Help wanted: Educator-Advocates needed to support adoption of the National Core Theatre Standards
On June 4, the new web-based National Core Arts Standards were released during a streaming webinar in which nearly three thousand individuals participated. The standards in dance, media art, music, theatre, and visual arts are the result of three years of work by the National Coalition for Arts Standards. Seventy writers and NCCAS leadership reviewed thousands of comments by teachers, administrators, parents and other that we’re received as part three public reviews. The theatre standards were created cooperatively by the Educational Theatre Association and the American Alliance for Theatre and Education. Like the rest of the arts standards, they’re now a 24/7 resource that teachers can use to build curriculum and assessments to them help create better arts learning and opportunities for their students. But there’s one catch: National does not mean federal. The Core Arts Standards are voluntary—that is, the adoption of standards in any discipline is a state-based process and decision. You can certainly start using these standards to reflect your teaching and your students’ learning and perhaps do a crosswalk with your state’s existing standards to see how they align. But in order for these to be YOUR standards, your state will have to adopt them, either by administrative decree or through a legislative process. And having the standards become the law of the land is important because, as an educator, how you align with them can influence your ability to grow and shape your program and be a factor in your evaluation.
So the work of NCCAS is not done with the release of the standards. EdTA, along with the other professional associations have already begin planning professional development opportunities around the work and creating new instructional resources to supplement the standards. But what’s the point of standards if they’re not considered the foundation of arts teaching and learning in an individual state, district, and school? We need your help to move the adoption process ahead. These are standards that were written by teachers for teachers. And now, we need teachers to support them and use them. And yes—advocate for their adoption in their states, districts, and schools.
To help you get started in this effort, we’ve created a short Adoption Advocacy Power Point to help you “make the case” for standards to your peers, administrators, state and district decision makers, and others. (Among other things, it notes the need to share the theatre standards brochure and poster. If you’re an EdTA member, look for those thing in your Welcome Back packet in August.) You can probably deliver this presentation in about ten minutes, whether you’re at a state conference, school board meeting, or curriculum strategy session. The power point suggests eight proactive strategies that advocates can use. They’re not the only things you can do, but they are a starting point. The one very important thing to remember is that adoption of standards is different in every state; the process might be controlled by one state’s department of education, and by the legislature in another, or the state board of education in a third state. Your first step is to find out how the process works in your state. Good luck in your efforts. Here are the steps included in the power point we’ve posted in the community library:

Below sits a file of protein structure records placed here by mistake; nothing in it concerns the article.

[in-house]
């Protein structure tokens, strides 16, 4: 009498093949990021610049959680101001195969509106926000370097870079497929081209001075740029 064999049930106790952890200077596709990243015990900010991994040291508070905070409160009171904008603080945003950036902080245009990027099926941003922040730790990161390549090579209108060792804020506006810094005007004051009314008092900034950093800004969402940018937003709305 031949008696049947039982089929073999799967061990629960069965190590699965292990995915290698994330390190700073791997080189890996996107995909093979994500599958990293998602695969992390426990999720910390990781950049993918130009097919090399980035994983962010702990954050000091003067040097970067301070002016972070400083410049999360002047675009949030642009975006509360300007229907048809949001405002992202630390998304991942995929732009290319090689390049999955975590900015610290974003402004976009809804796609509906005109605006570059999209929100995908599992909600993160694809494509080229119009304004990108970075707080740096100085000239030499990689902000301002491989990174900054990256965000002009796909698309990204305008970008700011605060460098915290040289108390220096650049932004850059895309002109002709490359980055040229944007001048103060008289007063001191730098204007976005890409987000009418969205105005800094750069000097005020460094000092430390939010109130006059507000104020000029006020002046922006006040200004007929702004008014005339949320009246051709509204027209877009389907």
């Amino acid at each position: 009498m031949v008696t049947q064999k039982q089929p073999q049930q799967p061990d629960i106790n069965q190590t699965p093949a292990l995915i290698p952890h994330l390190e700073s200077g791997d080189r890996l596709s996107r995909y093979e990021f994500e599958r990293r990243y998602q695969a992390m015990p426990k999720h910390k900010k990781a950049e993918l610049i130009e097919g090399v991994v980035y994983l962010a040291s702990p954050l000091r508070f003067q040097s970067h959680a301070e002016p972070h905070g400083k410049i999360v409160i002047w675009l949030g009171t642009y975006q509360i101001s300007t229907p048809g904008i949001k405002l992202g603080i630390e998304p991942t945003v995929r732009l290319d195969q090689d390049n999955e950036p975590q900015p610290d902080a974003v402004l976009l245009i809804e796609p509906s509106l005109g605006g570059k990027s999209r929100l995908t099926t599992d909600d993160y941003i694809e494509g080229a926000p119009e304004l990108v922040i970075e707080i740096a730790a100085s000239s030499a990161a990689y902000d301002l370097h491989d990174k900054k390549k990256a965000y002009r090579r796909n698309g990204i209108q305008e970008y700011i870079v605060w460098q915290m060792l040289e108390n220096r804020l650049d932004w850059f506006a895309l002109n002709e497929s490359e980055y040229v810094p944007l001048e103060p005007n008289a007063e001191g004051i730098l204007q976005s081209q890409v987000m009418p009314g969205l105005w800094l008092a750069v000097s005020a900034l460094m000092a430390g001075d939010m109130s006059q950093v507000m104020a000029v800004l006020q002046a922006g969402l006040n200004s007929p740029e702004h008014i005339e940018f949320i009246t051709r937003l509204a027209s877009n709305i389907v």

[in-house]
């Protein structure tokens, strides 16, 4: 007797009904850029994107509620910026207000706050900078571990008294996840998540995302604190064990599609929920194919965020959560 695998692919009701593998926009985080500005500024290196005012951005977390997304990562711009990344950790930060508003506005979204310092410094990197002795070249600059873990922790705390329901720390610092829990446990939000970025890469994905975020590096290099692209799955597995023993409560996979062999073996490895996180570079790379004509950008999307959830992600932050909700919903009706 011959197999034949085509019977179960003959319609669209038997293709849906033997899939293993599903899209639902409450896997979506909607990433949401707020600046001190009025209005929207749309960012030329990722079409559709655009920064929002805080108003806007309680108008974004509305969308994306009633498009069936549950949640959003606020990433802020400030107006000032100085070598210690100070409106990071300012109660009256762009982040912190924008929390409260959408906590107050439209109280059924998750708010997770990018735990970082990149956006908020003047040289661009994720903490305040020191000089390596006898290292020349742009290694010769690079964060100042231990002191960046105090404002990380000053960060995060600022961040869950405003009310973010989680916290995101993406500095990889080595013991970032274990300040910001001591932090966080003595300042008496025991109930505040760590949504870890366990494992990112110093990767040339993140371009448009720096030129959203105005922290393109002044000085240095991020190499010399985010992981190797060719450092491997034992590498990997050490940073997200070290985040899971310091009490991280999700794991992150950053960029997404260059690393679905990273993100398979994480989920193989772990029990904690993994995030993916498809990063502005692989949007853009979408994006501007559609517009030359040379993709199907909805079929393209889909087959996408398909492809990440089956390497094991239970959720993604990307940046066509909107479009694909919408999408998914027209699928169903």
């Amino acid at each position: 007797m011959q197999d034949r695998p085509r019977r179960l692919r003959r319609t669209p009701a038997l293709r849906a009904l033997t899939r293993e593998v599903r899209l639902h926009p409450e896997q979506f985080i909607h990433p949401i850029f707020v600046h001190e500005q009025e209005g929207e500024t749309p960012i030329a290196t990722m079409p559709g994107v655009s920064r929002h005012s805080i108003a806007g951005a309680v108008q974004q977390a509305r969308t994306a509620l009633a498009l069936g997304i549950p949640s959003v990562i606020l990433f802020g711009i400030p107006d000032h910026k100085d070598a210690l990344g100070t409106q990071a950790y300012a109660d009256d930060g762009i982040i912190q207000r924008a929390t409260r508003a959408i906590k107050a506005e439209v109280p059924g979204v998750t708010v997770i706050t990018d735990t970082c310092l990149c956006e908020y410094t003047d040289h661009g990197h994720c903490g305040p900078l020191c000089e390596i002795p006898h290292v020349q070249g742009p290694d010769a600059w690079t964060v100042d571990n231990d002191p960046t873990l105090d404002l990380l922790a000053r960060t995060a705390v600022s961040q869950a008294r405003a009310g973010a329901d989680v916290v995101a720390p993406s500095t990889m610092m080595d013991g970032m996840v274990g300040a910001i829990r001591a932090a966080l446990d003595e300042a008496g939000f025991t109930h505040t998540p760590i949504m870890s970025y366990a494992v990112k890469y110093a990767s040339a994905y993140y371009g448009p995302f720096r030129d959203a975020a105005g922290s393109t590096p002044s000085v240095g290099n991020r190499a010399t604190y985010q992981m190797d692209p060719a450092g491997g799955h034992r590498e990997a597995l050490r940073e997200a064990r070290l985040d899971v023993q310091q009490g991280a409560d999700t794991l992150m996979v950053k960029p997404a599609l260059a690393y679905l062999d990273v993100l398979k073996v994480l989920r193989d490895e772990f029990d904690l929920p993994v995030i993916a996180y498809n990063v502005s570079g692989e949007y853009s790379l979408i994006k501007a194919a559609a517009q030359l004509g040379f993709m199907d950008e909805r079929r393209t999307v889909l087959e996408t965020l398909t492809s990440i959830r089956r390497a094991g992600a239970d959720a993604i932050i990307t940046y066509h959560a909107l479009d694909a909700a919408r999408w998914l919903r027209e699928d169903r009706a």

FIND OUT who the arts education representative is at your department of education and reach out to them at www.seadae.org
CONVENE a meeting of your school/district theatre and other arts teachers and devise a strategy around educating peers, administrators, parents, school board members, and business leaders about the purpose and value of the standards.
SHARE the theatre standards brochure with peers, administrators, and other school decision makers. Display the poster in your classroom and be prepared to explain it.
ATTEND a school board meeting and do a short presentation about how you plan to use the new theatre standards in your classroom.
PARTICIPATE in your district’s or state’s arts advocacy day—schedule meetings with your legislators and be prepared to “make the case” for standards-based theatre education.
PROMOTE the standards in EdTA’s Community pages, through blogs and discussions about their purpose and value, and share updates on standards adoption progress, interest, and use in your school, district, and state.
SIGN UP for an EdTA Standards Professional Development Webinar or volunteer to become a standards mentor.
USE the theatre standards!—in your curriculum and classroom, and on your stage.